Just as valuable is the manner in which the story claws back out of the inferno of its Dantesque journey to some beatific end point. The most poignant moments of the film occur in this last wayward struggle for healing among the survivors, and it constantly surprises me how well it achieves this. The subplot of Danny Glover‘s character, a character who intermittently provides the voice-over throughout the film, and who has very little to do throughout the bulk of the quarantine scenes, becomes the real saving grace for me, and gets to the very heart of the spiritual aspects of the story that unfortunately are not as well conveyed through Julianne Moore‘s story arc. I imagine Danny Glover‘s character had a much more prominent role in the novel, and I was left wanting to have so much more time to follow his arc, at the expense of much of the arcs dealing with the child, Don McKellar‘s thief, or the Asian couple which fell entirely flat. It is worth noting also that Blindness is a parable, a purpose culminating beautifully in the final minutes of the film (at least that’s my interpretation). As per the novel, the city and the characters remain nameless, and even the quarantine and those imposing it are largely overlooked in the storytelling; the point is always the struggle and what it alludes to.
Now my complaints. It is a film full of moments of greatness, and is a rather subdued effort considering it is from the director of City of God, yet not subdued enough to really soak up the existential subtleties bereft of the subject matter. Meirelles endlessly tries to convey cinematically the experience of blindness and while in several of these instances this pays off there is a tipping point where I felt the director was far too concerned with embodying the sensory experience and far less concerned with studying human frailty. The quarantine scenes were highly reminiscent both in subject matter and in setting of Michael Haneke‘s Time of the Wolf, except Haneke‘s restraint with the camera and his patient eye for benign-yet-telling observations of human behaviour were noticeably absent. The voice-overs, at times ponderous, at times obtrusive, always felt like the novel wedged inside the film to do the work of the spiritual theme that the story couldn’t be bothered to pursue.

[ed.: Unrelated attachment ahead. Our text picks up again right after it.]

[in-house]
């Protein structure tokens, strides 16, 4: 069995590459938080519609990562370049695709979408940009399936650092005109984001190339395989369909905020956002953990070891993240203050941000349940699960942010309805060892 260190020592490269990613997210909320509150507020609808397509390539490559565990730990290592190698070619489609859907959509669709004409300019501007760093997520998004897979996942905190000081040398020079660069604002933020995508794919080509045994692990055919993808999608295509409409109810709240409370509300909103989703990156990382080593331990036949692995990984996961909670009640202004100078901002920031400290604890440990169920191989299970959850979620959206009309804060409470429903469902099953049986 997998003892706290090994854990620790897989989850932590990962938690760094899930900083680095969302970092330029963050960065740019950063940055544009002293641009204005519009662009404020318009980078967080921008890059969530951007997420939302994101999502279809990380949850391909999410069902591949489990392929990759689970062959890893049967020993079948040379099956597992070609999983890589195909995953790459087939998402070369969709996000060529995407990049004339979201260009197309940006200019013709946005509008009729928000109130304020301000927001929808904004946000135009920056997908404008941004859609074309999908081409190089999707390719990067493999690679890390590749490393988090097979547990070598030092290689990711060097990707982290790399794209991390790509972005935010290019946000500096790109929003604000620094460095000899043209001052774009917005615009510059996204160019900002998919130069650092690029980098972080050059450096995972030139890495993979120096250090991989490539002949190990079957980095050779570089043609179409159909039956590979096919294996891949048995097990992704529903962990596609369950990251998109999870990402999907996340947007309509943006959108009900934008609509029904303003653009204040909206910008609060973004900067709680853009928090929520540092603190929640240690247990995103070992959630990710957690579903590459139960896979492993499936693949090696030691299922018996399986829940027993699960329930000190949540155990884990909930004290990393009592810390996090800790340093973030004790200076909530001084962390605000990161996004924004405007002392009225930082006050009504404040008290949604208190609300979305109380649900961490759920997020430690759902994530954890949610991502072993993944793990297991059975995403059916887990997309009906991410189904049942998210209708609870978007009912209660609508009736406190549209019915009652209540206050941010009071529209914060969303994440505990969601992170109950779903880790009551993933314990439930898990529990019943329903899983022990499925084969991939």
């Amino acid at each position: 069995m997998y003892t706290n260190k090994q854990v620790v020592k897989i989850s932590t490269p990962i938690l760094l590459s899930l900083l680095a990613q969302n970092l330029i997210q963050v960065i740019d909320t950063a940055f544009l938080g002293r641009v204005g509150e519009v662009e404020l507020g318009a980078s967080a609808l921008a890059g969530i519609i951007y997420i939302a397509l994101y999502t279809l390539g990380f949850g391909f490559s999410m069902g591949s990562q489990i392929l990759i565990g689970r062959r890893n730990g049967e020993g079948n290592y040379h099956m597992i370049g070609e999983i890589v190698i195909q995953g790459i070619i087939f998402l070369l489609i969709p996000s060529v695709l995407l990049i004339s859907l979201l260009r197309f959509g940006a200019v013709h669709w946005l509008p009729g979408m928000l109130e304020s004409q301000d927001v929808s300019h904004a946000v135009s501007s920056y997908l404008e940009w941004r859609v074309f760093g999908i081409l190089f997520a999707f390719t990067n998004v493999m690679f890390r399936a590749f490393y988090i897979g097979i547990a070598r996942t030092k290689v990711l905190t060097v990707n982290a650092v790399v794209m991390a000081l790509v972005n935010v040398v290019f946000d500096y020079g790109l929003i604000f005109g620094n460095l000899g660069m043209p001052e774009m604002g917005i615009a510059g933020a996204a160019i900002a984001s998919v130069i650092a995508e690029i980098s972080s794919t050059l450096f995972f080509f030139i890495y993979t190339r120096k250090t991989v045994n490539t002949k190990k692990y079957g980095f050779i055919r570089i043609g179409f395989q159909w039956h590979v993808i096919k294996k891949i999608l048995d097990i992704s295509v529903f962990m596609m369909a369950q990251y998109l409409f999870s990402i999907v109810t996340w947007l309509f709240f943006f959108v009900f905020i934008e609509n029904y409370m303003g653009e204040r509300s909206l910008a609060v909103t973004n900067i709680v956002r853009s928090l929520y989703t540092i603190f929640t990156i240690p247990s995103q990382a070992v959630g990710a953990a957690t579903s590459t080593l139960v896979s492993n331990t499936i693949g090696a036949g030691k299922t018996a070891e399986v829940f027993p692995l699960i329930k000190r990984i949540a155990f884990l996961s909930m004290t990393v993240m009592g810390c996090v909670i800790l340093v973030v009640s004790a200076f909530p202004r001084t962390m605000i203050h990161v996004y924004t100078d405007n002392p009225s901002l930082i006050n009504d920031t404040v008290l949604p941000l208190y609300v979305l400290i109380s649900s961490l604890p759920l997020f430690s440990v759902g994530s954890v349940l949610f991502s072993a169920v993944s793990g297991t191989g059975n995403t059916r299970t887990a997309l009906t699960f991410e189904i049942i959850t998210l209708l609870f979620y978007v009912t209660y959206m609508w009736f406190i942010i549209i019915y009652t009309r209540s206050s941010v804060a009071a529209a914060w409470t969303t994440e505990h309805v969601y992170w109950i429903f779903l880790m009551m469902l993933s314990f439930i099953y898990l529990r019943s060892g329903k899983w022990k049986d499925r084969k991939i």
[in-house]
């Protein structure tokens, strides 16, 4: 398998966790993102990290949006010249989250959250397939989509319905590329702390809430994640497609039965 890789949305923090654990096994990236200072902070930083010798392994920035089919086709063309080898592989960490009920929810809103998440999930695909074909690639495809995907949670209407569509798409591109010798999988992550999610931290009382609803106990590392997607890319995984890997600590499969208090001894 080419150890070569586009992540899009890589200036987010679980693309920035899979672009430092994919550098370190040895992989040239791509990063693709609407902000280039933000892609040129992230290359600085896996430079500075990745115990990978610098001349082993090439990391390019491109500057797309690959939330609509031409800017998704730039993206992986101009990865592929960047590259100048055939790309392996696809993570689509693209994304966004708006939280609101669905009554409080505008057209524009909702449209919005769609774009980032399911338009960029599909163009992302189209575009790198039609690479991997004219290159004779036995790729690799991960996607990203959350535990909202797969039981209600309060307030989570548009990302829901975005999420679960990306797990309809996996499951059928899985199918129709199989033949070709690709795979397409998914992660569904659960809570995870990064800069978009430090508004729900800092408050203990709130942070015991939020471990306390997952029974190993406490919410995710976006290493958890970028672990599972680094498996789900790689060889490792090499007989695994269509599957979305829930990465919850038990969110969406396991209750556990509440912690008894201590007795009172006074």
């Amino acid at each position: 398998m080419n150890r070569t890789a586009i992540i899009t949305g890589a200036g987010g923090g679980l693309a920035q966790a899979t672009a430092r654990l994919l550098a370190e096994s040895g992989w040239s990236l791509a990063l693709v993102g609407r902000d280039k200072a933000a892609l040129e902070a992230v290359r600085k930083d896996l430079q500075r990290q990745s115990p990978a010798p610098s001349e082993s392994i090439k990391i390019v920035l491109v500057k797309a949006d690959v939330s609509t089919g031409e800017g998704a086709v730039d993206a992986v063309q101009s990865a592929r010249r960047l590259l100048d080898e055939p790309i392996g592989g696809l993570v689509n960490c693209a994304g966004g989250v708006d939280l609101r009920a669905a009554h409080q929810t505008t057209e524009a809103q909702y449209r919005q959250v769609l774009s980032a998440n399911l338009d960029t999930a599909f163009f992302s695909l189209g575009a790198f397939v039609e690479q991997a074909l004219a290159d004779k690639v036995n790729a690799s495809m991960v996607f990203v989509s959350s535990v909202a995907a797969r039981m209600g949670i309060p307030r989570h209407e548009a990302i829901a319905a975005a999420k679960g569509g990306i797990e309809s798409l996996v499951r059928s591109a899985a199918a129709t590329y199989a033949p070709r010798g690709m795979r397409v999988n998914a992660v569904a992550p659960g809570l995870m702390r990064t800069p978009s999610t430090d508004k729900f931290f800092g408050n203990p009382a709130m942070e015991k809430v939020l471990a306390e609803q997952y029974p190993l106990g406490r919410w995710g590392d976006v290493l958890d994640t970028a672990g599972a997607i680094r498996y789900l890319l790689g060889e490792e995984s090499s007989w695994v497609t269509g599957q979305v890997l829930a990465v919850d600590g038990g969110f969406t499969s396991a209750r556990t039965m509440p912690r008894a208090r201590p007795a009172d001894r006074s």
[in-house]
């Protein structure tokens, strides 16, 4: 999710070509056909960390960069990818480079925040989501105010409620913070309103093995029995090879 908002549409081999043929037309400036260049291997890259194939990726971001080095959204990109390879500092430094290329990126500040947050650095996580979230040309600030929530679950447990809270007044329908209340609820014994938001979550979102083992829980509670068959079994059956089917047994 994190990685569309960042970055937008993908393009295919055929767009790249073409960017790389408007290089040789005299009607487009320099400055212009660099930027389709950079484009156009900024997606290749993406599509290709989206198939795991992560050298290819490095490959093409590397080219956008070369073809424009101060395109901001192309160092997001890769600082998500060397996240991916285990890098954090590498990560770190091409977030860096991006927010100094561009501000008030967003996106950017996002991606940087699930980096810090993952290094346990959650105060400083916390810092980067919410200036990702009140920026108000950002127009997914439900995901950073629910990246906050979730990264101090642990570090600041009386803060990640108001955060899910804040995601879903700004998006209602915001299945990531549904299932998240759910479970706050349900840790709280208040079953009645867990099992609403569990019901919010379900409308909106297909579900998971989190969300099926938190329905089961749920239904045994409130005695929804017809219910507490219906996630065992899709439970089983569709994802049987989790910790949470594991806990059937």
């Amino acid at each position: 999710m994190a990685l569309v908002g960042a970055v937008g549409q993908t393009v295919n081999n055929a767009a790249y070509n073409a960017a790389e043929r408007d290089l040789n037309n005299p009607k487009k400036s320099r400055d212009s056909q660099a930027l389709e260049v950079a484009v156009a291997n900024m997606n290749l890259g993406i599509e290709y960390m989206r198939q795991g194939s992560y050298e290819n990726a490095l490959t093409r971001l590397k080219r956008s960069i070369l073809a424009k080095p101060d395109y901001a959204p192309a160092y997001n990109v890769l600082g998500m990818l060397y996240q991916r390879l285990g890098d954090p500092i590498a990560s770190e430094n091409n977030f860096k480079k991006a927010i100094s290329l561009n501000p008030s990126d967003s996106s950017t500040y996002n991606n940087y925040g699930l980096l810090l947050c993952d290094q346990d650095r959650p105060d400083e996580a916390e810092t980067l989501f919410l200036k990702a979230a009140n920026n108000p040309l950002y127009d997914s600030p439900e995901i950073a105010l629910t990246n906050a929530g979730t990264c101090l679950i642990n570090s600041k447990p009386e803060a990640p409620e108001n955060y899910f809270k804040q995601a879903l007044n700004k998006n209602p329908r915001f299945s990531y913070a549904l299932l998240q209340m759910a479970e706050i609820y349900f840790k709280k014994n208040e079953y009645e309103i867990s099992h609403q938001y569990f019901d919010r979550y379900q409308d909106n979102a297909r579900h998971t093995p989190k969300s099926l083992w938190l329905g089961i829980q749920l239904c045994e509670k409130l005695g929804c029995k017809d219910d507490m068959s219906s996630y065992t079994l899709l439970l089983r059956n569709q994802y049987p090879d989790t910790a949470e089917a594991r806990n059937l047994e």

But in the end I just do not care enough about these flaws, and as a subject for review, Blindness is hard to categorize. It is a film I at no one point could concede to genuinely enjoying yet as each moment led to the next and as the revelations of the final minutes seeped into me I came to reinterpret what had come before, discovering a story delightfully cleverer and more nuanced than I had originally given it credit for. It is a bonafide story which unfolds in a way that I had not anticipated and I was won over by the roundabout insight it afforded. The execution is sometimes clumsy and story threads occasionally fumble about but the sheer determination to go further with the premise, pushing beyond the barricades of mediocrity and aspire for at least some of the weightiness of the source material, that kind of relentlessness ultimately made it a success. Certain credit is perhaps owed the screenwriter Don McKellar for not surrendering entirely the heart of the story to the more obvious gimmicky genre tropes that could have been capitalized upon. While still a compromised work, Blindness puts the work in to make you feel. In the current cut it feels like a great film shone through the wrong lens, but until Haneke does a remake, this will suffice.